Global trade patterns vulnerable to high oil

The price of oil is poised to climb so high that it may dramatically change the dynamic of global trade and force companies to look closer to home for imports and exports, says a new paper by CIBC economists, reported The Globe and Mail Sept. 9. North American traders will be lured back to Mexico and Latin America and away from China and Asia, at least for some types of goods, as oil makes shipping costs prohibitive, say Jeff Rubin and Benjamin Tal, economists at CIBC World Markets. Much of the CIBC World Markets’ argument depends on businesses believing that oil will indeed continue to climb, and stay expensive for some time to come, said Bernie Wolf, director of the international MBA program at York’s Schulich School of Business. “The world doesn’t change on a dime,” he said. “You won’t make shifts if you’re not sure these changes are relatively permanent.” Plus, he added, China’s wage advantages are significant, compared to Mexico and Latin America, and may offset the extra costs of transportation.

Not just Muslim women are exploited by ‘religious’ law

In a Sept. 9 letter to The Globe and Mail, Susan Drummond, professor of family and comparative law at York’s Osgoode Hall Law School, wrote: “A front-page story in Thursday’s Globe drew attention to the case of ‘Shinaz’, a Muslim woman who was coerced by religious law and her imam into forfeiting support and property rights in order to get a religious divorce. The full facts are a little bit buried in the latter part of the story, so let me bring them to the fore again: Before going to the imam, Shinaz went to a Canadian lawyer, worked out a separation agreement and got a settlement on child support, property and child custody. She then also got a divorce in a Canadian court. Following this, she wanted a religious divorce, though absolutely nothing in Canadian law compels, or indeed urges or even suggests, that she do so. What followed in the religious arena illustrates a long-standing tension between religious law and state law – a tension that is in no way exclusive to Islam. In the religious forum to which Shinaz voluntarily submitted, she found herself up against a potentially very exploitative wall. Orthodox Jewish women have found themselves in that position for decades.”

Docs worried about patients and lost income during SARS

A new study says despite the fact that the hallways of Toronto hospitals were literally wallpapered with lists of the SARS warning signs during the city’s outbreak of the disease, a number of doctors showed up for work experiencing the symptoms that should have kept them away, reported Canadian Press Sept. 8. A smaller number of doctors had SARS-like symptoms, yet didn’t recognize them as such; those doctors also turned up for work during the crisis, authors of the study report in the September-October issue of the journal Psychosomatics. “It is a bit worrisome. And in terms of future outbreaks that’s something that needs to be followed up on,” Sherry Grace, lead author of the article, said in an interview. Grace and colleagues set out to measure the impact – psychological and work-related – that SARS had on doctors at the University Health Network, a conglomeration of three of Toronto’s leading teaching hospitals. Grace, a specialist in health psychology, works both at UHN and at York’s School of Kinesiology & Health Science. She said understanding the reaction of health-care workers to a crisis like SARS is crucial for those planning for future health emergencies such as an influenza pandemic.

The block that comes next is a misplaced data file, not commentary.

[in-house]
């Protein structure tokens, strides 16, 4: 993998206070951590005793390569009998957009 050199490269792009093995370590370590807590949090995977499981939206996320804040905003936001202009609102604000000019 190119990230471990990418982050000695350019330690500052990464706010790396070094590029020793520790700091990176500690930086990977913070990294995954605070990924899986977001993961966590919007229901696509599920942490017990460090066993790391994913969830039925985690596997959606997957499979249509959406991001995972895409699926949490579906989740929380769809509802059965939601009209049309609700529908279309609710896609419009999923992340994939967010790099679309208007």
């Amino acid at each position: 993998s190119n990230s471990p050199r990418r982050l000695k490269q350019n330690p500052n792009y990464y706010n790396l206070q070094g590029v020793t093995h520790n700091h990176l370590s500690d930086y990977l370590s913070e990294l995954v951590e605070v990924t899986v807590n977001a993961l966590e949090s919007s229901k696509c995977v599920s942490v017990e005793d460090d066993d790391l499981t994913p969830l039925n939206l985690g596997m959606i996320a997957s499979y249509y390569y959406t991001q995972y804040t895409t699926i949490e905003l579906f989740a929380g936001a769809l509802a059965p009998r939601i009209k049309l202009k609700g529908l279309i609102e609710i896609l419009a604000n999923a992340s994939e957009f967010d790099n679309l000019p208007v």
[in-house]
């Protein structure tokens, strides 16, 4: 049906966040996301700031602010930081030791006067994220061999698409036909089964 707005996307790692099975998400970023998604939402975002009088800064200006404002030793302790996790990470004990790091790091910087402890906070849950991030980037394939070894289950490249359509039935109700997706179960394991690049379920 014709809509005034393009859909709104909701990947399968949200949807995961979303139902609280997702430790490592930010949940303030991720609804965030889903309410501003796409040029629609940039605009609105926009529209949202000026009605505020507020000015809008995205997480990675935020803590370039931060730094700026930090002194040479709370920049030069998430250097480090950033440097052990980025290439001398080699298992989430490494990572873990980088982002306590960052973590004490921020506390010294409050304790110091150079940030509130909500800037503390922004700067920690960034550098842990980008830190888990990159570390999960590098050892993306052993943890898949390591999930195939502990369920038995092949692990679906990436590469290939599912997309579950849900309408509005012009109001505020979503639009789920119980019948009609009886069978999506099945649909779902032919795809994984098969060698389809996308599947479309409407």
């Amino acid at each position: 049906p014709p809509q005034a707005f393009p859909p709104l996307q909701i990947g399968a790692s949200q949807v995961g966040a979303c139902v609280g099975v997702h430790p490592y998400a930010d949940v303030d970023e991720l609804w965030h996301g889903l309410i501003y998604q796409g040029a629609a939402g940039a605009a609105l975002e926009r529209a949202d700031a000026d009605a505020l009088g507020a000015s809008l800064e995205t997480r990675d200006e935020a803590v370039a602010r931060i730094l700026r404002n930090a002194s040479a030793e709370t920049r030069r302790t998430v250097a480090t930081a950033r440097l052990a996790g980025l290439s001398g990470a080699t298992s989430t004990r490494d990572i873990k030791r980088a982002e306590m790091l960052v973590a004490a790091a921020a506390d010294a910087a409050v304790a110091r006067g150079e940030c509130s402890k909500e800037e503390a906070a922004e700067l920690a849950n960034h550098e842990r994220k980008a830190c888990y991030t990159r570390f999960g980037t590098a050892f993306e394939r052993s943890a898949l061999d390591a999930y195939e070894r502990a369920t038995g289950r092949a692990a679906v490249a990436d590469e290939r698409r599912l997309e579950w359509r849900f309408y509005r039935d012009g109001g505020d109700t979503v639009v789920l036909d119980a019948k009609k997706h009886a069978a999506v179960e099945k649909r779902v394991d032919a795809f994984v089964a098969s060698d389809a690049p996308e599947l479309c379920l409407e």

Lions’ running back one of the best in Canada

He’s an impresario’s dream and a coach’s nightmare. Andre Durie, the all-Canadian running back of the York Lions, will come to Kingston Saturday to face the Queen’s Golden Gaels, reported The Kingston Whig-Standard Sept. 9. “For football fans it will be a treat to come and see the kid,” Queen’s coach Pat Sheahan said. Durie rushed for 1,367 yards last year, second only to Hec Crighton trophy winner Jesse Lumsden of McMaster. It was the third-highest single-season rushing total in conference history in a campaign that saw Durie match the league record for touchdowns in a game: six, against Waterloo. In 2003, Durie set the league record for yards rushing in a game, 349, against Ottawa. In his last two games against Queen’s, Durie has gained 213 and 217 yards. Durie carried the ball 27 times last week against Waterloo, gaining 184 yards behind an offensive line that has only two returning players from last year, only one of whom was a starter.  “Our O line has been revamped,” is how Lions coach Tom Gretes puts it. “In the long run, we’ll be better for it. That’s how we look at it.”

Sheahan believes his team has to win the battle at the line of scrimmage because if Durie gets in the secondary, the Lions “are going to have a big day.” A player like Durie, Sheahan said, does much more for a football team than gain yardage. He makes the play-action pass that much more threatening. “What makes them more significant is the guy they’re faking to is the guy everybody wants to tackle,” he said. “You’re supposed to run play-action off your best running plays. Every time that great runner comes in like he’s going to take the handoff, it draws people’s attention, and that makes everybody else better.”

On air

  • Two Toronto media outlets reported that York had revoked would-be student Alice Afram’s acceptance. CFRB’s “The Motts” said the University’s decision was because her high-school marks dropped and opened the lines to callers on their Sept. 8 show. City-tv’s “CityNews at Noon” also interviewed Rob Tiffin, York’s vice president students, about the decision.